By: ZACHARIA DHIEU BUL KIIR
The Southern Sudanese referendum resulted from an agreement between the National Congress Party (NCP) and the Sudan People’s Liberation Movement (SPLM) in 2005. After Anya Nya I (the First Sudanese Civil War) there was the Addis Ababa Peace Agreement in 1972. However, this agreement failed due to Khartoum Regime’s actions and the political climate between the North and South. In 1983, civil war erupted again (Anya Nya II), this war was basically a continuation of the Anya Nya I conflict.
In 2005, the above mentioned parties signed the Comprehensive Peace Agreement (CPA) between North and South. This ended the 21 year civil war which destroyed extensive amounts of southern Sudanese property, separated families and took 3 million lives.
During the Comprehensive Peace Agreement the SPLM and NCP agreed that after six years the Southern Sudanese people would be allowed to determine through referendum whether they would remain one country or secede.
The Southern Sudanese people were looking for assistance from the international community to ensure the referendum would be conducted on time, fairly and peacefully. The Australian foreign minister, Kevin Rudd, said he appreciated that the southern Sudanese Referendum Commission, who conducted the ballot, achieved this peacefully and on time. He was also pleased to see the Sudanese community in Australia taking part in great numbers, a task which is not easily accomplished. Through the financial and moral support of the international community, particularly in places like Australia, USA, UK, European Union and other countries in Africa, the referendum was able to happen.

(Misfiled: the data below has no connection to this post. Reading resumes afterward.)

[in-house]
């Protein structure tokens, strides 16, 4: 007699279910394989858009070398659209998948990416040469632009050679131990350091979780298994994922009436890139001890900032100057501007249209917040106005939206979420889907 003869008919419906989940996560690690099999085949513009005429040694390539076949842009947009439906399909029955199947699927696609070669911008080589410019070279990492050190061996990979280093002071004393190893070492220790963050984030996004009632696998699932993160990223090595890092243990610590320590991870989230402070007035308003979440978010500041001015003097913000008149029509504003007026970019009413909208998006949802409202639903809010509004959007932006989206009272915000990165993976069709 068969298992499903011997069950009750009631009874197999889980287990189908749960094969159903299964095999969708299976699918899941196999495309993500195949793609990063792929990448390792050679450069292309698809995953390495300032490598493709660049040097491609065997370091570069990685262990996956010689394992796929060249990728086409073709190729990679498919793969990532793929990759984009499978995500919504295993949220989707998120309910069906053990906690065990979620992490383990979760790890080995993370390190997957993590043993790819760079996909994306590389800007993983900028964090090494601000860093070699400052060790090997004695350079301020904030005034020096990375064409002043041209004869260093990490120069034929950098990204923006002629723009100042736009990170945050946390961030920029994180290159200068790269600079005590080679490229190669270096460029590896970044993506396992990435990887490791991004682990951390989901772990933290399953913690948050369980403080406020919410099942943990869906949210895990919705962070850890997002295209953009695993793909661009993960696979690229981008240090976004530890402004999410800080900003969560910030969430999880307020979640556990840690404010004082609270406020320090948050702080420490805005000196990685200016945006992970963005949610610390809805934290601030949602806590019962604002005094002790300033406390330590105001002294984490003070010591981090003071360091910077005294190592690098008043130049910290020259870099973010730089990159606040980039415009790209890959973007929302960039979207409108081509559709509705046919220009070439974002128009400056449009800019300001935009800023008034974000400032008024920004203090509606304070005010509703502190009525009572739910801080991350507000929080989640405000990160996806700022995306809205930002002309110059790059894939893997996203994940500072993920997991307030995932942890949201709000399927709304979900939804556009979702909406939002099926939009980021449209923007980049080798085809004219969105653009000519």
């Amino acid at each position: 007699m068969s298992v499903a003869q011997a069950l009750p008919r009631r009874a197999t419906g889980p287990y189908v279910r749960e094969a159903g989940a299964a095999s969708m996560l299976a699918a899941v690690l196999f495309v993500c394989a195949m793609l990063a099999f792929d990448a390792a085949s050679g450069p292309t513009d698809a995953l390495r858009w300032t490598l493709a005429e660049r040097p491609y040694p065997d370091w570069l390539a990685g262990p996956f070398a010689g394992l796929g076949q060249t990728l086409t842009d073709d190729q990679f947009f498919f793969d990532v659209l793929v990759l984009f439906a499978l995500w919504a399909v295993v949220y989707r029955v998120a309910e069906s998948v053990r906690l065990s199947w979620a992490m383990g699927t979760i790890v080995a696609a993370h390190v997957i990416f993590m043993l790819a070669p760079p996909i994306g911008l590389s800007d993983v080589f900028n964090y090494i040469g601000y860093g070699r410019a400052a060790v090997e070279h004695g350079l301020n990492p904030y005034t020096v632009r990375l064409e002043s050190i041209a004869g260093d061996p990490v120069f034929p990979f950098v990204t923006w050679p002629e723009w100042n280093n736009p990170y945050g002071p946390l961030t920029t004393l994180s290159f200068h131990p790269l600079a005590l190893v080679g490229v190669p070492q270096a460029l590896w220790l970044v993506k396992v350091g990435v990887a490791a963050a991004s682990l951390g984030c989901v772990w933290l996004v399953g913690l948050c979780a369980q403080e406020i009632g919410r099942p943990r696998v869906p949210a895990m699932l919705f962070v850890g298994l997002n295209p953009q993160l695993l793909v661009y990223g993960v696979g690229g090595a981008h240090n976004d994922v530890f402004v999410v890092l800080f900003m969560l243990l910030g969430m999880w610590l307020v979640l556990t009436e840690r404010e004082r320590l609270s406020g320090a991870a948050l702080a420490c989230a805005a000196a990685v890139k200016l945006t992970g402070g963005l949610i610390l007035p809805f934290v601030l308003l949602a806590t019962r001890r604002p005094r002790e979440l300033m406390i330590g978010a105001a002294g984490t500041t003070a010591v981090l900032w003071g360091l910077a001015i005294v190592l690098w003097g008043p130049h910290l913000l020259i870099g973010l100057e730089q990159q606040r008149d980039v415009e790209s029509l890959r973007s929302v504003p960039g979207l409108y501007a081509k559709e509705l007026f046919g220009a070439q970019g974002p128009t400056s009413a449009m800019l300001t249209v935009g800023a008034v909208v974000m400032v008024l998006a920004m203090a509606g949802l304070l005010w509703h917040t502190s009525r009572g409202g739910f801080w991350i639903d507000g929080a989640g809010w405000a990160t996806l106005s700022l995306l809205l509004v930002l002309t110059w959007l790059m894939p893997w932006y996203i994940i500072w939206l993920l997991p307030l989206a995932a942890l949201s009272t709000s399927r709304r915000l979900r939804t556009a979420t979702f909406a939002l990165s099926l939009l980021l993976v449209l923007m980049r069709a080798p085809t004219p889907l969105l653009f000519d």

During the southern Sudanese referendum vote, I experienced many things. For example, one woman started crying when she deposited her ballot in the ballot box saying “if this nation is not going to be separate then do not blame us again because we’ve tried our best to separate the country”. Because of the experiences of the generations, from our grandfathers and mothers to young children, this vote will mark a historical day which we will all remember.
Considering all the problems and challenges that the southern Sudanese people have been through, the vote will result in separation. The southern Sudanese people are hoping to celebrate a new nation. These celebrations will be conducted around world, anywhere where Southern Sudanese people are, and the event will take place after the general announcement in Khartoum on 14 Feb 2011.